Image: Photo by Bryan Ramos

South Texas College hosts “What were you wearing?” art exhibit

By Bryan Ramos


ressed in army combat uniform armed with a weapon. Wearing a prom dress on what was supposed to be a perfect night. In a lifeguard uniform while working a summer job.

It didn’t matter what type of clothes they were wearing, they all were tragically turned victims of sexual violence.

The discussion of rape culture always seems to devolve to the question “What were you wearing?”, placing unfair judgement on the victim of sexual violence and not on the monster who violated them, where it belongs.

South Texas College hosted the art exhibit “What were you wearing?” to dispel the notion that a victim of sexual violence was “asking for it” because their outfit of choice. 24 different outfits were displayed throughout the Art Building at STC’s Pecan campus, each with a different horrifying story detailing their experience as a victim of sexual violence.

The outfits in the exhibit are not the survivors’ actual clothing, but  donated items from students and faculty based on survivors’ descriptions.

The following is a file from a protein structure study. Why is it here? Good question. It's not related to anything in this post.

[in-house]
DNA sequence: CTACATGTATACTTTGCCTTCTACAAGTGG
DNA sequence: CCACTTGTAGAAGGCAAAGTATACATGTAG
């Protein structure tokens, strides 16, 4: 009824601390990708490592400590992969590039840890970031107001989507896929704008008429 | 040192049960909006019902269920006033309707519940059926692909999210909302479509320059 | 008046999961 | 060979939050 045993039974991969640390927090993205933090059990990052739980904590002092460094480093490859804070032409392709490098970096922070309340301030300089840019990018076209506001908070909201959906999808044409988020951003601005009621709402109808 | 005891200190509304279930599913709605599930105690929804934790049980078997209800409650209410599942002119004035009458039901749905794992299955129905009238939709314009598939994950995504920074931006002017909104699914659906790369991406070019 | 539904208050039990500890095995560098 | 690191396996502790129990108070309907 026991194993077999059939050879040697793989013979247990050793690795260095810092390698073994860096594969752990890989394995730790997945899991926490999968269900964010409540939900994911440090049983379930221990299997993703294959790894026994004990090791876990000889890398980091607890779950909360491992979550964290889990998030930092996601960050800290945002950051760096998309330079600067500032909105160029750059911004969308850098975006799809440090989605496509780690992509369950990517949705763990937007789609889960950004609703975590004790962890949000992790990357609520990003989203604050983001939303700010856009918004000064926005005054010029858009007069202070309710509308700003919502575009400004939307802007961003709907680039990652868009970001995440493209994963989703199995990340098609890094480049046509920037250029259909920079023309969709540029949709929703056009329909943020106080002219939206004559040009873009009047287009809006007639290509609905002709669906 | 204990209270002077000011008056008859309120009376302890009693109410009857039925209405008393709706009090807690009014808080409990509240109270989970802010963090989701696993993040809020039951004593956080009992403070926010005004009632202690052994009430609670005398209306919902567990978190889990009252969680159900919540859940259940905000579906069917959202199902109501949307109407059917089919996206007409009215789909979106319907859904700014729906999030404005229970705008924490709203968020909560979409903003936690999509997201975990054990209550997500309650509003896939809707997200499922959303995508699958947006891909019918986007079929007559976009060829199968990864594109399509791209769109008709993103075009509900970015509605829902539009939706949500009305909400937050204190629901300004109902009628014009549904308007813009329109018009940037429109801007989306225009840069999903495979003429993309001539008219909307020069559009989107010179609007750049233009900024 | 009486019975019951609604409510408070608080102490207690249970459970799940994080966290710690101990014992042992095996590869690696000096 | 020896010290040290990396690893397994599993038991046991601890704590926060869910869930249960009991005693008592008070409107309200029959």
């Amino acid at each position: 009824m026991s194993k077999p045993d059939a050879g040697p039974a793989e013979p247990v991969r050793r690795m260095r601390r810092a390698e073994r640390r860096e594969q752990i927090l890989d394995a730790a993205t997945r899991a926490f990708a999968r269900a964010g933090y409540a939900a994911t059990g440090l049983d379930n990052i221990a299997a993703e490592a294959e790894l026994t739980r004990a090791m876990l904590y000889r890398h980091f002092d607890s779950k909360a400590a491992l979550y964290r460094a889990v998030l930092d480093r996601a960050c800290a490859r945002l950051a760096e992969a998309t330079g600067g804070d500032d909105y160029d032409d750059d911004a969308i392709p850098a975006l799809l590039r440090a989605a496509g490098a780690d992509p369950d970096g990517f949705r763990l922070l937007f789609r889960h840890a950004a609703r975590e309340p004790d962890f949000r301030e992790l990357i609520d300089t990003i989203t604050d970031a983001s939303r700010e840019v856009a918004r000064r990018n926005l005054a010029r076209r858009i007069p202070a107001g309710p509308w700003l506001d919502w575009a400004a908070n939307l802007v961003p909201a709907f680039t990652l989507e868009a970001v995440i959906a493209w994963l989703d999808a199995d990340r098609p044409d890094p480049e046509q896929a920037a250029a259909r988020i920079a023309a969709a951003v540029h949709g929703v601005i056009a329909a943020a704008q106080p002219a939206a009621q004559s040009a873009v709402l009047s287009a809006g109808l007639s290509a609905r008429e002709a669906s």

The art exhibit opened with this statement:

“The installation challenges participants to engage with the universal connection we have with clothing and reflect on what gives this specific rape culture myth so much power. It asks participants to understand that it was never about the clothing and the act of shedding those clothes is never enough to bring peace or comfort to survivors. The violation is not simply woven into the fabric of the materials, it is part of the survivor’s new narrative. If only ending sexual violence was as easy as changing our clothes. Instead, it requires all of us to evaluate what enabled us as individuals and as a society to ask, “what were you wearing?” in the first place.”





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